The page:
Strategic situations create motivational biases that help to predict the type of errors intelligence communities are more likely to commit (Type I errors predict behavior never observed, while Type II errors fail to predict behavior later observed). When the dangers of inaction are low and the cost of action high, the intelligence community is more likely to fail to predict threats (Type II error). If the dangers of inaction are high and the costs of military action low, it is more likely to predict mistakenly threats never observed (Type I error). Studies of US and Israeli decision-making and analyses of two new experimental studies support this theory. The key is to recognize the incentives for error and to develop systems that, at worst, lead to intelligence errors (mistakes consistent with a state's national security needs) and not intelligence failures (errors contrary to national security requirements).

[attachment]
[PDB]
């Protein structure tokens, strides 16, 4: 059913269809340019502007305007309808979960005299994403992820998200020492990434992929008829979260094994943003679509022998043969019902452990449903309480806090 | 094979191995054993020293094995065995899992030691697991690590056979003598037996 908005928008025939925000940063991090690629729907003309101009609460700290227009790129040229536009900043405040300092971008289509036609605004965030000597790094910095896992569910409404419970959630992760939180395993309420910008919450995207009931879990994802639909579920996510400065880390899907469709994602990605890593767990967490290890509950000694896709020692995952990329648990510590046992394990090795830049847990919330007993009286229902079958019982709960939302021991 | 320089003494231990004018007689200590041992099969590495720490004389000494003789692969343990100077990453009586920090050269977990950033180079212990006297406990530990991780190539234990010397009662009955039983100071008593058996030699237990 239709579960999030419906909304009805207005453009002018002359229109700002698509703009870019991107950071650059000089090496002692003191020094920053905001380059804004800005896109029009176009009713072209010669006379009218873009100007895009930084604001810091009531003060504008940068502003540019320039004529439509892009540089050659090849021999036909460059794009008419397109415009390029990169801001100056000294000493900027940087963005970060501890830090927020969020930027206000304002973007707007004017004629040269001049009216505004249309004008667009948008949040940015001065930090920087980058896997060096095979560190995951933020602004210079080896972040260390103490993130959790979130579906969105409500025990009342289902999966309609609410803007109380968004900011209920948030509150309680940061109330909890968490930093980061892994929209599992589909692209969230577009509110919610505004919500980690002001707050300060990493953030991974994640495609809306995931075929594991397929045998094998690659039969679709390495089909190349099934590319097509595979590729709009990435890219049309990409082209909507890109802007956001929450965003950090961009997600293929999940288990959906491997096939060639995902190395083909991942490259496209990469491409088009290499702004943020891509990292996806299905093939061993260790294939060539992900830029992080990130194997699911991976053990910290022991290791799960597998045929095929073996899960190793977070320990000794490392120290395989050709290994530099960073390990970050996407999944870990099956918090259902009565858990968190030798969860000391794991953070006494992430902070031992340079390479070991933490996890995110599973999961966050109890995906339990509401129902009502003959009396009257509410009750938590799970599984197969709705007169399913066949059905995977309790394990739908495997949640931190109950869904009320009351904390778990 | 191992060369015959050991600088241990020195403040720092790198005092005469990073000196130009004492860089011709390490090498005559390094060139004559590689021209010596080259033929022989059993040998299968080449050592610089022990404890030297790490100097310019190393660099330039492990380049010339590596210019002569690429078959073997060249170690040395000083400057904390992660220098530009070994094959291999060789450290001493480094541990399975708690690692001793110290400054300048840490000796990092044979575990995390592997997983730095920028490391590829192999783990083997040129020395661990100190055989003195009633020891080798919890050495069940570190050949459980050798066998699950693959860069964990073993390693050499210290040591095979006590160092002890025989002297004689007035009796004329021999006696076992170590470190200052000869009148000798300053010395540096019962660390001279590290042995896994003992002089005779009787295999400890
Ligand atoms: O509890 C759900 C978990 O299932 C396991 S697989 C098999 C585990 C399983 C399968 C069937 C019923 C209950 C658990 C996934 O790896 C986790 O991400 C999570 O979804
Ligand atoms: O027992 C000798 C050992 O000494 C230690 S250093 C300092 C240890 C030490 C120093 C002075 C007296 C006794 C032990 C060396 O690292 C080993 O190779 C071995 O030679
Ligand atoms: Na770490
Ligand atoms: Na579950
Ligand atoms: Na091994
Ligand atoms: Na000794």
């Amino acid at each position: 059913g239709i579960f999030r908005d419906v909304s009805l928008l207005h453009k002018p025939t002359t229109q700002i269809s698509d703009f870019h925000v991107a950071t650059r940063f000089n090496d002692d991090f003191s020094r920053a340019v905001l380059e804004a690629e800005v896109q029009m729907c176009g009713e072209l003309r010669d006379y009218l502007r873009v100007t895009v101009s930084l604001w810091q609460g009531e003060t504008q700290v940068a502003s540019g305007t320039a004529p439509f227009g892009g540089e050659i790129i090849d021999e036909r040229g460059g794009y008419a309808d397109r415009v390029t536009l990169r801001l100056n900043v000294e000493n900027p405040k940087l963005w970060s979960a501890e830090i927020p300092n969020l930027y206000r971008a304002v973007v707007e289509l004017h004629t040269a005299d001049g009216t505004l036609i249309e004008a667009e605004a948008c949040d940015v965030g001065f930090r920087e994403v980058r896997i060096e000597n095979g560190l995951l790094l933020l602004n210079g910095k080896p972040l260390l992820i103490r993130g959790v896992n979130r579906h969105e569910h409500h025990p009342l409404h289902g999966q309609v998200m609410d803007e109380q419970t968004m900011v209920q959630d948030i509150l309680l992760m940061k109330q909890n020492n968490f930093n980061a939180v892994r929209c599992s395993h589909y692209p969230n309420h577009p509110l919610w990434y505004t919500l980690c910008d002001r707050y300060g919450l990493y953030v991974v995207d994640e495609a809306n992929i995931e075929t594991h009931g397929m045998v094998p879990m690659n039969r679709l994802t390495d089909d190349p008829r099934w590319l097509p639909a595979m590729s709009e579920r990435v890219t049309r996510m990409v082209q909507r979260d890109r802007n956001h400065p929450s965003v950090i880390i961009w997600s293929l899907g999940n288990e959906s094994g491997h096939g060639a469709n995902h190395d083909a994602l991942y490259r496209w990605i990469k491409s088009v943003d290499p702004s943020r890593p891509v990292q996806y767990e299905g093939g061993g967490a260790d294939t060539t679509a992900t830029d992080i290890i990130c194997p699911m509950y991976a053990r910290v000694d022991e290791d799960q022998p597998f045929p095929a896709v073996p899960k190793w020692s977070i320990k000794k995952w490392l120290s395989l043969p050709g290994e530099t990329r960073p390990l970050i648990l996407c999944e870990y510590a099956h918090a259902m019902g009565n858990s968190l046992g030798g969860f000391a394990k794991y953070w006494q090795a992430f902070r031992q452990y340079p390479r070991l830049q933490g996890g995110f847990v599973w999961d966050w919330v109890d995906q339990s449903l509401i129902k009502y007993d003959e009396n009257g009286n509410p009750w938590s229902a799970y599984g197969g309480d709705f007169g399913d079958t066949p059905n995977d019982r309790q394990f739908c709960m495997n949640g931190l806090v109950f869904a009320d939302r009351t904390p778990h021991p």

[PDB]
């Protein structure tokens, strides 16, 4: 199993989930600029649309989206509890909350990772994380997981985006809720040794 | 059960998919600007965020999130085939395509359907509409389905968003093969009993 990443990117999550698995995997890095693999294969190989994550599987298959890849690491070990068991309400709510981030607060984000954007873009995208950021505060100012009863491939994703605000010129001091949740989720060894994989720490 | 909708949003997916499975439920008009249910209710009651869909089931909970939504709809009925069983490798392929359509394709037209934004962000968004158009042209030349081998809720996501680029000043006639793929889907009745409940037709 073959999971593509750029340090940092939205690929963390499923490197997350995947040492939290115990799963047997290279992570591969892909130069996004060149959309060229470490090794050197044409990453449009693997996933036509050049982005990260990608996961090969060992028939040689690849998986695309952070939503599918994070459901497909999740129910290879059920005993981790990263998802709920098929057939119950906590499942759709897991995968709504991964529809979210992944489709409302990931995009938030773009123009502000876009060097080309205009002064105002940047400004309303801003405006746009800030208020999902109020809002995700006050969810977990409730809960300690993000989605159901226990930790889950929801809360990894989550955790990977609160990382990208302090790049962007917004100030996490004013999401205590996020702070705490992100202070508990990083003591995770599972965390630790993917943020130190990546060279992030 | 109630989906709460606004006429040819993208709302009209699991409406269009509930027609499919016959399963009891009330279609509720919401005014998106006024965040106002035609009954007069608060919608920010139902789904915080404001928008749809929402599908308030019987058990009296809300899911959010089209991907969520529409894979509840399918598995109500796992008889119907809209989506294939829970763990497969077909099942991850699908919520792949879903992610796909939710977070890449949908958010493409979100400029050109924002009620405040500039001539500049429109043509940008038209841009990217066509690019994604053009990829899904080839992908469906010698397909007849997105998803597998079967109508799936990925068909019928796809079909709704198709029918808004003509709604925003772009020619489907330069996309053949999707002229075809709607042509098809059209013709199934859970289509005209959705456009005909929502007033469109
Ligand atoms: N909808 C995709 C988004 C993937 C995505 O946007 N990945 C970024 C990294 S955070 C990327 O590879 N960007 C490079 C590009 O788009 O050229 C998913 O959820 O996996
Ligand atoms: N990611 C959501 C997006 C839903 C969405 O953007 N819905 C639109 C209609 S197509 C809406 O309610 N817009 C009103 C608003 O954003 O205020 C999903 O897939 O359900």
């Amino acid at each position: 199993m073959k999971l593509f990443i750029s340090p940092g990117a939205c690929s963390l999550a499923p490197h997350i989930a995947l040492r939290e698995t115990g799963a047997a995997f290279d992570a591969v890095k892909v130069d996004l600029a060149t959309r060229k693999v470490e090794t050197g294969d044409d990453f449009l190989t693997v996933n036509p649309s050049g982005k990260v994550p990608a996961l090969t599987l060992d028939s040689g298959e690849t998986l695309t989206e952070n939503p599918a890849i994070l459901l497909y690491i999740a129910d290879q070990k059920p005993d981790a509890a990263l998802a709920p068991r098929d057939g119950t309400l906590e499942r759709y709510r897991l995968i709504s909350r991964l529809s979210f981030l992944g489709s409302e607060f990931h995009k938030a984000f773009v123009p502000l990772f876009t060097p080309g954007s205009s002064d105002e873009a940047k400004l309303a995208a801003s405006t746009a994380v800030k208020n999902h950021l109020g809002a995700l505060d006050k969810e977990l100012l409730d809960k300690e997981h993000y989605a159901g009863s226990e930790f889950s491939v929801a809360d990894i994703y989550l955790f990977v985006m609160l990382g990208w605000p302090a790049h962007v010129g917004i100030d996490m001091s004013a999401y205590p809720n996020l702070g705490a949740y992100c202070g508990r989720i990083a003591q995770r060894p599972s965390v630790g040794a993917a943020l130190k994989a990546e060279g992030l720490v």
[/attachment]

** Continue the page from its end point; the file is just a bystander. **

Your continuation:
|Original language||English (US)|
|Number of pages||21|
|Journal||Intelligence and National Security|
|State||Published - Oct 2013|
All Science Journal Classification (ASJC) codes
- Political Science and International Relations